Comedian Sarah Silverman signs new book, 'Bedwetter,' at Borders in D.C.

Silverman read at Borders.
Silverman read at Borders. (Emily Yahr/twp - Emily Yahr/twp)
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By Emily Yahr
Washington Post Staff Writer
Friday, April 23, 2010

Of all the words to associate with Sarah Silverman -- the comedian famous for creating a video about fornicating with Matt Damon -- "rules" wouldn't be the first to come to mind.

So it was a surprise for people who showed up to Borders at 18th and L streets NW on Thursday night to be greeted with a bright orange flier listing the do's and don'ts of meeting Silverman, in attendance to sign copies of her new memoir, "The Bedwetter: Stories of Courage, Redemption, and Pee."

Do: Buy a copy of "The Bedwetter" if you want to have a chance to get in line (spaces are limited, after all). Don't: Even think about asking her to personalize the signing. Or sign anything else. Or take a picture with her. And so on.

Though store marketing manager Gillian Plaunt insisted that the rules were natural for a book signing with a large turnout (the crowd was around 300 people), and Silverman wouldn't have time to sign every book in the crowd without the restrictions, some fans' discontent was palpable as they learned about the rules.

"It's a little disappointing," said Todd Grover of Northern Virginia.

"That seems to contrast with her personality," said Scott Engle of Washington.

"I was hoping for a witty exchange," Sara Keller of Maryland said wistfully, as she stood outside the store. Keller, with her long black hair and self-proclaimed dry sense of humor, says people call her "Sarah Silverman-esque."

Silverman, who has "The Sarah Silverman Program" on Comedy Central and a stand-up act, is well known for her love of jokes about flatulence, feces and Paris Hilton. She kept things mostly toned down at the signing, however, and swore only twice (once when the 39-year-old realized she forgot her reading glasses).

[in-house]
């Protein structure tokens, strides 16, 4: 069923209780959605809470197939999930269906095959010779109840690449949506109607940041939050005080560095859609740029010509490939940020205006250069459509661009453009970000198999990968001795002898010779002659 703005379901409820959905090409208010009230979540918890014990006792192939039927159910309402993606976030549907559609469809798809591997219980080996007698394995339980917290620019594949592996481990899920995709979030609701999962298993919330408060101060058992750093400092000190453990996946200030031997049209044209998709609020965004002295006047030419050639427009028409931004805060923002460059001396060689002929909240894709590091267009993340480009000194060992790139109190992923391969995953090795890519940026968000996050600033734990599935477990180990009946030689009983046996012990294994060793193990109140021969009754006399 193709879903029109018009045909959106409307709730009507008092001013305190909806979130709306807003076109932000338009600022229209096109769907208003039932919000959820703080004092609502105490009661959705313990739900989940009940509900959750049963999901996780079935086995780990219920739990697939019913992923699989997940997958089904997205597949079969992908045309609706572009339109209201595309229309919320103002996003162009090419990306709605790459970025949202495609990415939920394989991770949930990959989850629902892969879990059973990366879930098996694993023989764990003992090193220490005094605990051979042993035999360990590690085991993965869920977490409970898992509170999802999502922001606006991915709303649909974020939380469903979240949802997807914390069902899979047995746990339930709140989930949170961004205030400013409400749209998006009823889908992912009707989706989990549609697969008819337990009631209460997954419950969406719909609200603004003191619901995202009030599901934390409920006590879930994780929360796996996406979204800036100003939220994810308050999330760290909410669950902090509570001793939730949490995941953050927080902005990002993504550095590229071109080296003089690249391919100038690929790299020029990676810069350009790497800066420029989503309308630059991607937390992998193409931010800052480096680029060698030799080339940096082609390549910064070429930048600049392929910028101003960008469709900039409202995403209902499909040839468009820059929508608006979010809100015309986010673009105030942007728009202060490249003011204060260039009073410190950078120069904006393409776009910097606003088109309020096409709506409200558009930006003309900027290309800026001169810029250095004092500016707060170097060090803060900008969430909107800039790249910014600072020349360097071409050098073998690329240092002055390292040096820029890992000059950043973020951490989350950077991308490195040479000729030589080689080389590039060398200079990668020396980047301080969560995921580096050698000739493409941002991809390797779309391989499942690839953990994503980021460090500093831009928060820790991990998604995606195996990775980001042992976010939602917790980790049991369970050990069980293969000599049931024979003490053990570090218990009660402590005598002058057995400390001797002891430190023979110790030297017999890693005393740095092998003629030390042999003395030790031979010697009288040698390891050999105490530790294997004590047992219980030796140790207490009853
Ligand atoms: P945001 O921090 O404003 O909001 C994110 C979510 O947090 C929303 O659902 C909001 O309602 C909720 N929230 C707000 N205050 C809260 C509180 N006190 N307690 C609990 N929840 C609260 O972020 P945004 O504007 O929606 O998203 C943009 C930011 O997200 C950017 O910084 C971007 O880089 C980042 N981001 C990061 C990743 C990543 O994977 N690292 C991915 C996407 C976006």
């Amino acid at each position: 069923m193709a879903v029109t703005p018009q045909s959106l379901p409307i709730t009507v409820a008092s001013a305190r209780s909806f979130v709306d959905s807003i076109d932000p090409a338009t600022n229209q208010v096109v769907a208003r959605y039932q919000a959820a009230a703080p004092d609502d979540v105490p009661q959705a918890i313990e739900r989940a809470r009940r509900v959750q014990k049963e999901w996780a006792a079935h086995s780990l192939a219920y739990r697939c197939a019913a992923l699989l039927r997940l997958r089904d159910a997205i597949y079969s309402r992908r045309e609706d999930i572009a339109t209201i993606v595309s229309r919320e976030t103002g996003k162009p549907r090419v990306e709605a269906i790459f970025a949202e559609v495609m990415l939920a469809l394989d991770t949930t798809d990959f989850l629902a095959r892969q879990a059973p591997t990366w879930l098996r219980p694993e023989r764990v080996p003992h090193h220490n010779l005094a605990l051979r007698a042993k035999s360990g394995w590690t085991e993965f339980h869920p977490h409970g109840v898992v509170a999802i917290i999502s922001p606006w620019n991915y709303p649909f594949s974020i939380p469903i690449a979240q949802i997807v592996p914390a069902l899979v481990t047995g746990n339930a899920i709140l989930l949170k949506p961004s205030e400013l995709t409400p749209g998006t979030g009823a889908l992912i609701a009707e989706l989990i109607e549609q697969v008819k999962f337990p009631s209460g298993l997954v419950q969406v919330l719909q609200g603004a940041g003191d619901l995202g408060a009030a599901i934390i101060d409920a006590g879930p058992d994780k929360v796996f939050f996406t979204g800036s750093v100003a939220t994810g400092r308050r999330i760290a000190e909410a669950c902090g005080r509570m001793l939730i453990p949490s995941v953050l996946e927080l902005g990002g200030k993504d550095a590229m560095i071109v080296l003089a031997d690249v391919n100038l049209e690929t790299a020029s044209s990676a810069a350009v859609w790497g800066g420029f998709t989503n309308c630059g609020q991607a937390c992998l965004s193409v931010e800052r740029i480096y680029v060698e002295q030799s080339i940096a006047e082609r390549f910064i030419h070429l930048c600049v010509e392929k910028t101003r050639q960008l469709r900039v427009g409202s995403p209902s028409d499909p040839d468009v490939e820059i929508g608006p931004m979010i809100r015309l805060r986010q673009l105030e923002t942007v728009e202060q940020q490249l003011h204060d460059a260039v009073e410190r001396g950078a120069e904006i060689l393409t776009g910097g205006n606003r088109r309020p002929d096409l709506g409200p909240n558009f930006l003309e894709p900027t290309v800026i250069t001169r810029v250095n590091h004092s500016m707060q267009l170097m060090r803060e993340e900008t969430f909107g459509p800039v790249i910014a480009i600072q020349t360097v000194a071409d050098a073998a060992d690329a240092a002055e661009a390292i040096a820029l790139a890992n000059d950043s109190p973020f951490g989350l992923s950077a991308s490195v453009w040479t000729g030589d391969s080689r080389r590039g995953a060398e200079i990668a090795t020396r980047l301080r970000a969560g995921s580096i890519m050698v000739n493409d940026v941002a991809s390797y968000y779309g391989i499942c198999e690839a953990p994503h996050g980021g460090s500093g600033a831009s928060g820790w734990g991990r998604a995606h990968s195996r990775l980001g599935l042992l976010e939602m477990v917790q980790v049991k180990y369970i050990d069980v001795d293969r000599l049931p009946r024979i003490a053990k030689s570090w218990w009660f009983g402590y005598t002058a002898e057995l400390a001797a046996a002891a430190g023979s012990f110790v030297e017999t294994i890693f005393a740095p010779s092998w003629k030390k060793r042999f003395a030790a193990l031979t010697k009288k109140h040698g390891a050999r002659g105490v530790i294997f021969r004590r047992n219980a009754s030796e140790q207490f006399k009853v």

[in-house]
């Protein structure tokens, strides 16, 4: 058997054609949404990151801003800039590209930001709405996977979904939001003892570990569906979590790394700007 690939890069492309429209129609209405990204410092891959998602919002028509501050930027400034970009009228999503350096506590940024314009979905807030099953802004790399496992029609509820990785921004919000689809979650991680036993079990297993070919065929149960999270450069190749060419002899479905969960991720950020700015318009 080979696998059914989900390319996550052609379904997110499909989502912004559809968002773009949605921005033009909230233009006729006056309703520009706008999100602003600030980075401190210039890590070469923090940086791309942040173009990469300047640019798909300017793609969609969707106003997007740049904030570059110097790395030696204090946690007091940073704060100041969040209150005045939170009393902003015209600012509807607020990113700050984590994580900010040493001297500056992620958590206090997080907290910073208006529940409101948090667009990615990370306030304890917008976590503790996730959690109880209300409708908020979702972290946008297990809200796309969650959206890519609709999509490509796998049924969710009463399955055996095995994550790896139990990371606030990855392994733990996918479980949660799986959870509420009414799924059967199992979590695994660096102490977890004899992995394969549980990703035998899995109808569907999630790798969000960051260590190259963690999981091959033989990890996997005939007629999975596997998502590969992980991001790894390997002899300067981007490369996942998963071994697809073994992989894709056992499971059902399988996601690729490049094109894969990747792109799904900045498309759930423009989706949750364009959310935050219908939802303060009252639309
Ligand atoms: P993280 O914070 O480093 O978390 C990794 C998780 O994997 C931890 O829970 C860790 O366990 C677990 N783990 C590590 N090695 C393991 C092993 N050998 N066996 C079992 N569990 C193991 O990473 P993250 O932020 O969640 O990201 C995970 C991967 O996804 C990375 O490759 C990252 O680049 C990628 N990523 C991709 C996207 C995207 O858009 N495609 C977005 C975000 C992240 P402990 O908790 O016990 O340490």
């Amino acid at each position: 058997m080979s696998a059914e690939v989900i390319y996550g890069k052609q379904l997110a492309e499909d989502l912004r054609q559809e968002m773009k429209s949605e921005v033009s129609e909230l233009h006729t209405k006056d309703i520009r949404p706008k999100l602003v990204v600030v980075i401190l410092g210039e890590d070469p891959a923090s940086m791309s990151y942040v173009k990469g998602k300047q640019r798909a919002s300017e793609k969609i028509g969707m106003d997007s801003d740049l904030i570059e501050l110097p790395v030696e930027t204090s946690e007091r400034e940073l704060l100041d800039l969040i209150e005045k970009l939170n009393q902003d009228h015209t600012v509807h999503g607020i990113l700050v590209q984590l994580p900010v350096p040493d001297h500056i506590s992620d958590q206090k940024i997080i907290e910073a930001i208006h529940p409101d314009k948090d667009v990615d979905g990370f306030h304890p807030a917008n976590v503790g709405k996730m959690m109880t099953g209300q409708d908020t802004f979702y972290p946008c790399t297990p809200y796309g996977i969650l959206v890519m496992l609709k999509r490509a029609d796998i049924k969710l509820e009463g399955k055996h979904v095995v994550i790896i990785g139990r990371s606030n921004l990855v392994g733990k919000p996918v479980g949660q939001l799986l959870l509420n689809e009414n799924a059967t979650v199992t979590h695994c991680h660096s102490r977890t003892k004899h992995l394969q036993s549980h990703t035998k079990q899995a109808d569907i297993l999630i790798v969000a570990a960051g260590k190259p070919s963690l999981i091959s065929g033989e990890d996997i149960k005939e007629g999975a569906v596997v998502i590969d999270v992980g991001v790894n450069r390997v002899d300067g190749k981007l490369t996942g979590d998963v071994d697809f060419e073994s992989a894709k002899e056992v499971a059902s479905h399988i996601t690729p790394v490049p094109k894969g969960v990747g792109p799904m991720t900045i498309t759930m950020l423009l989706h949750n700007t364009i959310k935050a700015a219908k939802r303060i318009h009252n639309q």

"How's everybody doing, where you from, Washington, D.C.?" she asked as she searched through her bag for the glasses.

"It's rhetorical," she said as people started yelling out answers.

Dressed down as usual in jeans, a plaid shirt, gray hoodie, with her jet-black hair pulled up in a ponytail, she spent five minutes reading a chapter. The excerpt, which dealt with bullies from high school holding her down and forcing her to eat meat though they knew she was a vegetarian, drew applause throughout, and Silverman paused in all the right places for laughter.

After the reading, the Borders staff expertly whisked the crowd through to have Silverman sign their books quickly, though she seemed perfectly content to chat about everything from the T-shirts people were wearing to theories on "Lost."

Plaunt said that the crowd was on the larger size for a book signing, and that people had started lining up before 4 p.m., nearly 2 1/2 hours before the event was scheduled to start.

When Silverman arrived about 40 minutes before the signing, small entourage in tow, she asked a manager why her book wasn't in the front of the store.

It's policy, the manager explained.

She didn't seem pleased.

Turns out, Sarah Silverman doesn't like rules, either.

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